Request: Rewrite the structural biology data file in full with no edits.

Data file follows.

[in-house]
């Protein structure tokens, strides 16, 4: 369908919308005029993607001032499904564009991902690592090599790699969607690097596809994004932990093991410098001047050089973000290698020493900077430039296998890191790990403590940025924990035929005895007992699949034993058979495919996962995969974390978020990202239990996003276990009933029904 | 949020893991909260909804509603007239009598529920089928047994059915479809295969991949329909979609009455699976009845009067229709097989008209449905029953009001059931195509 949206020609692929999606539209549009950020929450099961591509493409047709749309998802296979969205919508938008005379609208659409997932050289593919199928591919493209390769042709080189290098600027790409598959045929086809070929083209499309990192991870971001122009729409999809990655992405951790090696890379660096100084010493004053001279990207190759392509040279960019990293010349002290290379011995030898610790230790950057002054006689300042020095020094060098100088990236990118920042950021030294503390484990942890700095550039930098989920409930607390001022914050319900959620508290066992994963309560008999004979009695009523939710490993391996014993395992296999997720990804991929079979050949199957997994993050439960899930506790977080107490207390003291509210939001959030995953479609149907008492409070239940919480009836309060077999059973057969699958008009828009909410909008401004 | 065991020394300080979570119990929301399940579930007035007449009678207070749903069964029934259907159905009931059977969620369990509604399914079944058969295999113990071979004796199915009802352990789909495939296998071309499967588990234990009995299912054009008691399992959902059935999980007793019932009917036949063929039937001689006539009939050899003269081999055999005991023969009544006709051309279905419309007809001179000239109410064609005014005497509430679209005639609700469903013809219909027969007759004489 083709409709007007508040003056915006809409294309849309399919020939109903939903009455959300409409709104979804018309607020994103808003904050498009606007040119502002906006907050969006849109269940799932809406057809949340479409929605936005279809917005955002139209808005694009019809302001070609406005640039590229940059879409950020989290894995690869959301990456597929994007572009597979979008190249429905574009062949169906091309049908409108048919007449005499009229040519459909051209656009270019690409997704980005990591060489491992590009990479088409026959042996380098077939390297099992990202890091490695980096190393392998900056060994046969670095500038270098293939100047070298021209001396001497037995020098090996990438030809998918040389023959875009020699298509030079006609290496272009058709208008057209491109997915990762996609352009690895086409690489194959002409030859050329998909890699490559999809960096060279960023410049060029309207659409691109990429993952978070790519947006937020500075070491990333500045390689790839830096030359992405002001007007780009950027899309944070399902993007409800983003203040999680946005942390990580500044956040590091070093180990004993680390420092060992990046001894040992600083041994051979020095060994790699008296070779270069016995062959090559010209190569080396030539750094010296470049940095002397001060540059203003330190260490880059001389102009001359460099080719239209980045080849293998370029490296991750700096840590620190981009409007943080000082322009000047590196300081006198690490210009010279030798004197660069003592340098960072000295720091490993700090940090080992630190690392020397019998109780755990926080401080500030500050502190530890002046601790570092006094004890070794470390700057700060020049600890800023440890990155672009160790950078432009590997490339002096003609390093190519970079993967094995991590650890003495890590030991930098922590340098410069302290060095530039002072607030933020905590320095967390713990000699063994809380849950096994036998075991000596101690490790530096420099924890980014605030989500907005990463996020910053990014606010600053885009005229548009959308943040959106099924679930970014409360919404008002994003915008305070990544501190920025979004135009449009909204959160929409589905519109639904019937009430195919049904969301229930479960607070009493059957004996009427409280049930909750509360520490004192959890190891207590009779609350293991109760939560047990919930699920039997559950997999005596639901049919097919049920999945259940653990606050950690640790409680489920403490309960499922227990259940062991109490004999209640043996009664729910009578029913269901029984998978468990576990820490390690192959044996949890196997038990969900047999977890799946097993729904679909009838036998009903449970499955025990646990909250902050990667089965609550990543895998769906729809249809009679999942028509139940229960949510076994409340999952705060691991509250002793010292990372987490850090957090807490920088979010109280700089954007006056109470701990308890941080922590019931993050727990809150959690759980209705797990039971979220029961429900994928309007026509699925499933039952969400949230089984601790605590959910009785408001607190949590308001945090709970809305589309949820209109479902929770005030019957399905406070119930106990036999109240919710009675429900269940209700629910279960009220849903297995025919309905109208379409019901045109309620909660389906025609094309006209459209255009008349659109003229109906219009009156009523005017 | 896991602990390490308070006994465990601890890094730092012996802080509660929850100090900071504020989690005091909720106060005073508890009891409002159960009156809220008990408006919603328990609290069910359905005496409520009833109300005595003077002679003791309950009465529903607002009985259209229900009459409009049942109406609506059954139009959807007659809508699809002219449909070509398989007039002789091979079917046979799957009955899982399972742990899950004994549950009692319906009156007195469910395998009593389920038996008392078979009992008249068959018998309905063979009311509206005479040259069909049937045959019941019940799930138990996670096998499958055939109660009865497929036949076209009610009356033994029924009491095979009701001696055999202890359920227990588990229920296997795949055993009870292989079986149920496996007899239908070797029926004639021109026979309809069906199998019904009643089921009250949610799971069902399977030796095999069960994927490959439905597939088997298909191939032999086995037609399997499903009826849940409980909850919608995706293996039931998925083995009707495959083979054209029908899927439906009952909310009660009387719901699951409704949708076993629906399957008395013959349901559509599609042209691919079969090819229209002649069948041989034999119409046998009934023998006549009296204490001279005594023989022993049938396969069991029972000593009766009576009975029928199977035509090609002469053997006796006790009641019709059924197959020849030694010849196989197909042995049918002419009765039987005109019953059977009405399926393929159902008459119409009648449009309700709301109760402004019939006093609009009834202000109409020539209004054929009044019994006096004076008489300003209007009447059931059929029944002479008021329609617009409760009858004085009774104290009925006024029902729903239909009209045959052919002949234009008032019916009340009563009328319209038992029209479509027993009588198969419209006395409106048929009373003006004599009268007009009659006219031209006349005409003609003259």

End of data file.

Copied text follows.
[in-house]
């Protein structure tokens, strides 16, 4: 369908919308005029993607001032499904564009991902690592090599790699969607690097596809994004932990093991410098001047050089973000290698020493900077430039296998890191790990403590940025924990035929005895007992699949034993058979495919996962995969974390978020990202239990996003276990009933029904 | 949020893991909260909804509603007239009598529920089928047994059915479809295969991949329909979609009455699976009845009067229709097989008209449905029953009001059931195509 949206020609692929999606539209549009950020929450099961591509493409047709749309998802296979969205919508938008005379609208659409997932050289593919199928591919493209390769042709080189290098600027790409598959045929086809070929083209499309990192991870971001122009729409999809990655992405951790090696890379660096100084010493004053001279990207190759392509040279960019990293010349002290290379011995030898610790230790950057002054006689300042020095020094060098100088990236990118920042950021030294503390484990942890700095550039930098989920409930607390001022914050319900959620508290066992994963309560008999004979009695009523939710490993391996014993395992296999997720990804991929079979050949199957997994993050439960899930506790977080107490207390003291509210939001959030995953479609149907008492409070239940919480009836309060077999059973057969699958008009828009909410909008401004 | 065991020394300080979570119990929301399940579930007035007449009678207070749903069964029934259907159905009931059977969620369990509604399914079944058969295999113990071979004796199915009802352990789909495939296998071309499967588990234990009995299912054009008691399992959902059935999980007793019932009917036949063929039937001689006539009939050899003269081999055999005991023969009544006709051309279905419309007809001179000239109410064609005014005497509430679209005639609700469903013809219909027969007759004489 083709409709007007508040003056915006809409294309849309399919020939109903939903009455959300409409709104979804018309607020994103808003904050498009606007040119502002906006907050969006849109269940799932809406057809949340479409929605936005279809917005955002139209808005694009019809302001070609406005640039590229940059879409950020989290894995690869959301990456597929994007572009597979979008190249429905574009062949169906091309049908409108048919007449005499009229040519459909051209656009270019690409997704980005990591060489491992590009990479088409026959042996380098077939390297099992990202890091490695980096190393392998900056060994046969670095500038270098293939100047070298021209001396001497037995020098090996990438030809998918040389023959875009020699298509030079006609290496272009058709208008057209491109997915990762996609352009690895086409690489194959002409030859050329998909890699490559999809960096060279960023410049060029309207659409691109990429993952978070790519947006937020500075070491990333500045390689790839830096030359992405002001007007780009950027899309944070399902993007409800983003203040999680946005942390990580500044956040590091070093180990004993680390420092060992990046001894040992600083041994051979020095060994790699008296070779270069016995062959090559010209190569080396030539750094010296470049940095002397001060540059203003330190260490880059001389102009001359460099080719239209980045080849293998370029490296991750700096840590620190981009409007943080000082322009000047590196300081006198690490210009010279030798004197660069003592340098960072000295720091490993700090940090080992630190690392020397019998109780755990926080401080500030500050502190530890002046601790570092006094004890070794470390700057700060020049600890800023440890990155672009160790950078432009590997490339002096003609390093190519970079993967094995991590650890003495890590030991930098922590340098410069302290060095530039002072607030933020905590320095967390713990000699063994809380849950096994036998075991000596101690490790530096420099924890980014605030989500907005990463996020910053990014606010600053885009005229548009959308943040959106099924679930970014409360919404008002994003915008305070990544501190920025979004135009449009909204959160929409589905519109639904019937009430195919049904969301229930479960607070009493059957004996009427409280049930909750509360520490004192959890190891207590009779609350293991109760939560047990919930699920039997559950997999005596639901049919097919049920999945259940653990606050950690640790409680489920403490309960499922227990259940062991109490004999209640043996009664729910009578029913269901029984998978468990576990820490390690192959044996949890196997038990969900047999977890799946097993729904679909009838036998009903449970499955025990646990909250902050990667089965609550990543895998769906729809249809009679999942028509139940229960949510076994409340999952705060691991509250002793010292990372987490850090957090807490920088979010109280700089954007006056109470701990308890941080922590019931993050727990809150959690759980209705797990039971979220029961429900994928309007026509699925499933039952969400949230089984601790605590959910009785408001607190949590308001945090709970809305589309949820209109479902929770005030019957399905406070119930106990036999109240919710009675429900269940209700629910279960009220849903297995025919309905109208379409019901045109309620909660389906025609094309006209459209255009008349659109003229109906219009009156009523005017 | 896991602990390490308070006994465990601890890094730092012996802080509660929850100090900071504020989690005091909720106060005073508890009891409002159960009156809220008990408006919603328990609290069910359905005496409520009833109300005595003077002679003791309950009465529903607002009985259209229900009459409009049942109406609506059954139009959807007659809508699809002219449909070509398989007039002789091979079917046979799957009955899982399972742990899950004994549950009692319906009156007195469910395998009593389920038996008392078979009992008249068959018998309905063979009311509206005479040259069909049937045959019941019940799930138990996670096998499958055939109660009865497929036949076209009610009356033994029924009491095979009701001696055999202890359920227990588990229920296997795949055993009870292989079986149920496996007899239908070797029926004639021109026979309809069906199998019904009643089921009250949610799971069902399977030796095999069960994927490959439905597939088997298909191939032999086995037609399997499903009826849940409980909850919608995706293996039931998925083995009707495959083979054209029908899927439906009952909310009660009387719901699951409704949708076993629906399957008395013959349901559509599609042209691919079969090819229209002649069948041989034999119409046998009934023998006549009296204490001279005594023989022993049938396969069991029972000593009766009576009975029928199977035509090609002469053997006796006790009641019709059924197959020849030694010849196989197909042995049918002419009765039987005109019953059977009405399926393929159902008459119409009648449009309700709301109760402004019939006093609009009834202000109409020539209004054929009044019994006096004076008489300003209007009447059931059929029944002479008021329609617009409760009858004085009774104290009925006024029902729903239909009209045959052919002949234009008032019916009340009563009328319209038992029209479509027993009588198969419209006395409106048929009373003006004599009268007009009659006219031209006349005409003609003259």